Helene Elliott of the Los Angeles Times pointed it out last night.
The NHL referenced it again this morning in its daily “Morning Stanley Cup of Joe” email to the media.
Indeed, the Los Angeles Kings will tomorrow play their first Game 7 on home ice since knocking the Edmonton Oilers out of the first round of the playoffs in 1989.
That series, of course, was no ordinary series. It was the first one the Kings played with Wayne Gretzky in their lineup after he was traded to Los Angeles from Edmonton in August.
Let Posterity note that the Edmonton Oiler dynasty expired last Saturday at 10:29 p.m., Pacific daylight time. The mortal blow, though, had been struck eight months earlier, on Aug. 9, 1988. That was the day Wayne Gretzky became a Los Angeles King and the day a great team, the Oilers—winners of four Stanley Cups in five seasons—became merely a good one.
Winning a playoff series without Gretzky in itself presented a difficult task for the Oilers; winning one against him—even after sitting on a fat three-games-to-one lead in their Smythe Division semifinal series—proved not to be in the cards. “I told our guys once we went up three-one, ‘Don’t start thinking that it’s over,’ ” said a grim Glen Sather, Edmonton’s general manager and coach, after the Oilers were eliminated 6-3 in Saturday’s Game 7. “You got a player like Wayne on a club, that club is not going to fold.”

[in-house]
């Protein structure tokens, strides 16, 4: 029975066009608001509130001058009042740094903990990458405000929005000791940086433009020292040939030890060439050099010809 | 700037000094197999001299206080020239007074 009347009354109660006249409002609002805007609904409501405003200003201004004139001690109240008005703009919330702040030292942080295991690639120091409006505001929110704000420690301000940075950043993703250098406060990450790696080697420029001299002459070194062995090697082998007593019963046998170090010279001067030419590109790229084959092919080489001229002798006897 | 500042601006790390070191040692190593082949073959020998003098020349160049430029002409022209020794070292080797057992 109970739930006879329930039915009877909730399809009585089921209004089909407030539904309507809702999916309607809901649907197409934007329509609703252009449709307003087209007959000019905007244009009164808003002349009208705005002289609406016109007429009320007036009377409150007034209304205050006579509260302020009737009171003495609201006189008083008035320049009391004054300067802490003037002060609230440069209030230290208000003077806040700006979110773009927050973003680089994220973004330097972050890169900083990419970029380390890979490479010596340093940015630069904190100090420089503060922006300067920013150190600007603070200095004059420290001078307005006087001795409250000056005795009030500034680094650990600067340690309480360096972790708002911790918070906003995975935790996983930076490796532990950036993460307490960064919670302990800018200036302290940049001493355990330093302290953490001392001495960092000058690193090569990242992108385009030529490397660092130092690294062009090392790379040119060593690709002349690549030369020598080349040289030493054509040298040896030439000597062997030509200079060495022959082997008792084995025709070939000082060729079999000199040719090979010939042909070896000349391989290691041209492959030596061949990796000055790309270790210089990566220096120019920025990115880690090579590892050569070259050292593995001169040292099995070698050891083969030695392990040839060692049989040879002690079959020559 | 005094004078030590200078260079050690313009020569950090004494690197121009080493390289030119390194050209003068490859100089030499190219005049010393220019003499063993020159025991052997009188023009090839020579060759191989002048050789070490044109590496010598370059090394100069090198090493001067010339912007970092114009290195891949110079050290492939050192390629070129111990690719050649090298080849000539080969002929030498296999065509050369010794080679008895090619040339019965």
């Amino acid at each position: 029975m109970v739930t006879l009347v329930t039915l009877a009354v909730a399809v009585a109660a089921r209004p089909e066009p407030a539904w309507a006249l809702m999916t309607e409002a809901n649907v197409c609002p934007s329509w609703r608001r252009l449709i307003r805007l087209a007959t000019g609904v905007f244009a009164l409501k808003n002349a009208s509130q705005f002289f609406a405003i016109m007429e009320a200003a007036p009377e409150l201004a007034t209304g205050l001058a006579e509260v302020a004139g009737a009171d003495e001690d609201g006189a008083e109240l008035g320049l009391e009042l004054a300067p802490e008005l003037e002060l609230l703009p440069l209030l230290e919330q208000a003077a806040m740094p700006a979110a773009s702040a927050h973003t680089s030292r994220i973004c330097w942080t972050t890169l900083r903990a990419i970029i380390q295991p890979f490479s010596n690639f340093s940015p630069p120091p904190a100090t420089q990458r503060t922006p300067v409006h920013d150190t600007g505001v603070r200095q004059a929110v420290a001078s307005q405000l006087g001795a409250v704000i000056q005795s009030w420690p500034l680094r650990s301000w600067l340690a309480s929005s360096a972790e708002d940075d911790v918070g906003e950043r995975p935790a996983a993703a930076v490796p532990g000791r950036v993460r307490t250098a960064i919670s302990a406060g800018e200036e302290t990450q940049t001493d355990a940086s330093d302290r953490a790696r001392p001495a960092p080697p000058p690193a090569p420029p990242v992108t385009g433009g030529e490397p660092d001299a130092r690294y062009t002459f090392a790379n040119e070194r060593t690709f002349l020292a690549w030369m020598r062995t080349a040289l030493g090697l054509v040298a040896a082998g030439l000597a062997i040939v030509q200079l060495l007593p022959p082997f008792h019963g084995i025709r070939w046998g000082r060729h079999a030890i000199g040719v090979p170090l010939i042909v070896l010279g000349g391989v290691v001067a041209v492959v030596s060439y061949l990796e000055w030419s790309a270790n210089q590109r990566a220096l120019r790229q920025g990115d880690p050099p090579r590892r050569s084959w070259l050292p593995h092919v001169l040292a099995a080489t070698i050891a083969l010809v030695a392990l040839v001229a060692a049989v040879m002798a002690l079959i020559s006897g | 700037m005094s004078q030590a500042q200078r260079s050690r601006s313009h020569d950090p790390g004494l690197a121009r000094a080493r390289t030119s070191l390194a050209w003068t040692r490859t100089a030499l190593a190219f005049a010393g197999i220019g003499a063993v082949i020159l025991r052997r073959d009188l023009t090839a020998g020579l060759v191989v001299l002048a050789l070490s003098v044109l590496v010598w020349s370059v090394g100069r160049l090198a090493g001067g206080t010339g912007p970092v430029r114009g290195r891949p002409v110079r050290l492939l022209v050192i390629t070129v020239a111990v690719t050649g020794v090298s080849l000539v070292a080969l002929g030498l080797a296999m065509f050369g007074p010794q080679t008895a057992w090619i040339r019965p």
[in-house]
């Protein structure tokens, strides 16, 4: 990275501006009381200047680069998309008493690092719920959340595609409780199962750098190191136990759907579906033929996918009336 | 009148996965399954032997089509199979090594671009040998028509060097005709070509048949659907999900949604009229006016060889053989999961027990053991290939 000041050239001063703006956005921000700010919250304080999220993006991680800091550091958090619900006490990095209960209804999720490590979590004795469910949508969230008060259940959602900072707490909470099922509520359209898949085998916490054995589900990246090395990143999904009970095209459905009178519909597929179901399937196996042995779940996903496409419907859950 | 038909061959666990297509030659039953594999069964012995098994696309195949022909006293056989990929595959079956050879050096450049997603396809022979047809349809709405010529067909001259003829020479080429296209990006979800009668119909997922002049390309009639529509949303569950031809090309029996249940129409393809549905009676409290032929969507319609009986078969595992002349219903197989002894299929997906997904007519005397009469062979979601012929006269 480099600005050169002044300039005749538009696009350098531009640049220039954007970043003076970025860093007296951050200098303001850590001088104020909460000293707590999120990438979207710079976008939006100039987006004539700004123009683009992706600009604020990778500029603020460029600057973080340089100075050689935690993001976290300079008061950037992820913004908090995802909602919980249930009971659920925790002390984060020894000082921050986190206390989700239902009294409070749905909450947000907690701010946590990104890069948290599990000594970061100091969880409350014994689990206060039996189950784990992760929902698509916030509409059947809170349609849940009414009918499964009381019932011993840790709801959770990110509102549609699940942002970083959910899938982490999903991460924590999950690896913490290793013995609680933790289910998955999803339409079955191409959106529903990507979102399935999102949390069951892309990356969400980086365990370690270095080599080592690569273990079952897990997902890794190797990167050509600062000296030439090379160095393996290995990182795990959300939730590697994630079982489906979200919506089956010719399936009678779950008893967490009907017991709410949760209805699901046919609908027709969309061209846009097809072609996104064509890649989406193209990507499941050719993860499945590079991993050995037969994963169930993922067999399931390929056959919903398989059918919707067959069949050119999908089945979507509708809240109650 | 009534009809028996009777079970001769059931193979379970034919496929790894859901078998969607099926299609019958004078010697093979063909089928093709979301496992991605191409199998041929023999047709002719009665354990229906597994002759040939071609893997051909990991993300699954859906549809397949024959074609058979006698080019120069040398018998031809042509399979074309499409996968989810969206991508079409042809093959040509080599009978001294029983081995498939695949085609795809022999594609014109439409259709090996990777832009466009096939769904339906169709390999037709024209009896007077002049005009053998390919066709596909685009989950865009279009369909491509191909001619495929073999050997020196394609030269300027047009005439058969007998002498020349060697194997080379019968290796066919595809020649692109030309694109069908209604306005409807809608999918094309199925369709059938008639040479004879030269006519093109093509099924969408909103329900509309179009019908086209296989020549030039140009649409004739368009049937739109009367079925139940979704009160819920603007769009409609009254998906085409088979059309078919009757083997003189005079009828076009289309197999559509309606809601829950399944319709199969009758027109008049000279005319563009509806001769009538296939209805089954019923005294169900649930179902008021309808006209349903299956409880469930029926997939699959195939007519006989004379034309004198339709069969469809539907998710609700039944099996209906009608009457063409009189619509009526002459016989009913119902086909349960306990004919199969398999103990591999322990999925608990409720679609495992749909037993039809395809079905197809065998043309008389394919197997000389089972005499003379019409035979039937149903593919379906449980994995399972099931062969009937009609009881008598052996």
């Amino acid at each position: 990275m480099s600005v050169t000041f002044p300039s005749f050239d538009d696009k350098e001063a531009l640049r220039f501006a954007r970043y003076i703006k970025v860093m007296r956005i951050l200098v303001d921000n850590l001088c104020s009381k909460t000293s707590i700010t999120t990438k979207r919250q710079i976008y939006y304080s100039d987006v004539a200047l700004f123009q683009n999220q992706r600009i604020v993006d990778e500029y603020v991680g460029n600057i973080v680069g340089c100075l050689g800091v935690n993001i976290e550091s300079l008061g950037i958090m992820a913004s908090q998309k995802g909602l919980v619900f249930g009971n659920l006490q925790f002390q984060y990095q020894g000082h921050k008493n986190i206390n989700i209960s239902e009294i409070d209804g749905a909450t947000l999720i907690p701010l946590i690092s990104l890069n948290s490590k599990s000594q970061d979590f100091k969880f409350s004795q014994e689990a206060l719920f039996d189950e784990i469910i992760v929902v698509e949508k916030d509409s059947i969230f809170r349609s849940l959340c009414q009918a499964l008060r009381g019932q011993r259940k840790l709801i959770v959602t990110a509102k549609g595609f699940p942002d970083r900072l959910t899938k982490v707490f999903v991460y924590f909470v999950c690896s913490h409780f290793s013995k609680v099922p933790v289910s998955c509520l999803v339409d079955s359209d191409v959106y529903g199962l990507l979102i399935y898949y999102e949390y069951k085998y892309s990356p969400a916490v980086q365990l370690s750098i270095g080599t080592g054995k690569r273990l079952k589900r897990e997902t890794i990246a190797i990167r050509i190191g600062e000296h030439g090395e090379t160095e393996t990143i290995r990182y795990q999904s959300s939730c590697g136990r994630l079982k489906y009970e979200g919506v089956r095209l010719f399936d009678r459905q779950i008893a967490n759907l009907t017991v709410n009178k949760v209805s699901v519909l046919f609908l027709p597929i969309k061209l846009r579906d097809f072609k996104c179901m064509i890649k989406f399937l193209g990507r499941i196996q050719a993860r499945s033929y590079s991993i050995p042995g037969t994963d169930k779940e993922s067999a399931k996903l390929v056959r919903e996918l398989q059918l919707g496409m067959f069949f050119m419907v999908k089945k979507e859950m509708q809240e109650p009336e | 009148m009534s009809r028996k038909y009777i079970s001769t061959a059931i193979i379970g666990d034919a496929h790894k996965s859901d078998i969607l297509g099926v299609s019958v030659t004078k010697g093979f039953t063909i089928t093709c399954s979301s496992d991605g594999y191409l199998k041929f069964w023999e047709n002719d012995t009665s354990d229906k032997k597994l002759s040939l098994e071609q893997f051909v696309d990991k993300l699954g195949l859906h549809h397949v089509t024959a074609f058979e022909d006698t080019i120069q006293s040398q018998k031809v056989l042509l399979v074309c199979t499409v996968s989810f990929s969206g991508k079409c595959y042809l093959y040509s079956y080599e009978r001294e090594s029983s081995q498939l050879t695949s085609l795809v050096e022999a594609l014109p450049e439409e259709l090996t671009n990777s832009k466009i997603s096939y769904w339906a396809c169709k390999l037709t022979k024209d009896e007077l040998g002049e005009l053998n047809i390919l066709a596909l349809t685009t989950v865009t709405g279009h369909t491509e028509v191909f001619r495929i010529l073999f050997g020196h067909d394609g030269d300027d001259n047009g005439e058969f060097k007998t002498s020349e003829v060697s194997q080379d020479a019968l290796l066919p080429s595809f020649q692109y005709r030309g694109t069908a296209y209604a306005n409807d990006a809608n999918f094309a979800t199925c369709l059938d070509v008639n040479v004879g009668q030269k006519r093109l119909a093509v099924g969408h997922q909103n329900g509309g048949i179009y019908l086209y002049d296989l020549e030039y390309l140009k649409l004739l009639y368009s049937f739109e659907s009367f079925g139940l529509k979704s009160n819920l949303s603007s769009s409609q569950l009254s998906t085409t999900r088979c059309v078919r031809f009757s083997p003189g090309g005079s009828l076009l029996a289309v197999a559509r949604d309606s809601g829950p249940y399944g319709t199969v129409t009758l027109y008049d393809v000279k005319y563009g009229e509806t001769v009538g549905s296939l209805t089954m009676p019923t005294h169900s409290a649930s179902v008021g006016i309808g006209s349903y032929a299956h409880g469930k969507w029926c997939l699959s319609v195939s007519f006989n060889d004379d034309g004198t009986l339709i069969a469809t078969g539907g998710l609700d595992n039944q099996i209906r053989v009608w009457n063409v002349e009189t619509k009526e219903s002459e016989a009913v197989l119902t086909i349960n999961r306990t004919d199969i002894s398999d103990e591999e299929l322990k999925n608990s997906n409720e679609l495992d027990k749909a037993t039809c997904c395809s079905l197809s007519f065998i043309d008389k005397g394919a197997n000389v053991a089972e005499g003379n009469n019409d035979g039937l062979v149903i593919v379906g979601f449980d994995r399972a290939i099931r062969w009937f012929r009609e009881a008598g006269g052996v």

Shockingly, it was the Oilers who folded, after skating to that supposedly daunting lead, a choke of such colossal proportions that it has been duplicated only five times in NHL history.
Now, hopefully posterity has since noted that Edmonton won the Stanley Cup the next season, so the Oiler dynasty wasn’t quite over.
(Also, on the front page of that particular SI was a guy by the named of Tony Mandarich, a.k.a. “the best offensive line prospect ever.” Yeah, that prediction didn’t turn out either.)
The Kings lost to Calgary in the second round of the ’89 playoffs. They made it to the Stanley Cup finals once with Gretzky, losing to Montreal in 1993. But that was as good as they could do with the Great One.
After 1993, the Kings missed the playoffs in 11 of their next 17 seasons, advancing past the first round just once.
And then they won the Stanley Cup last year.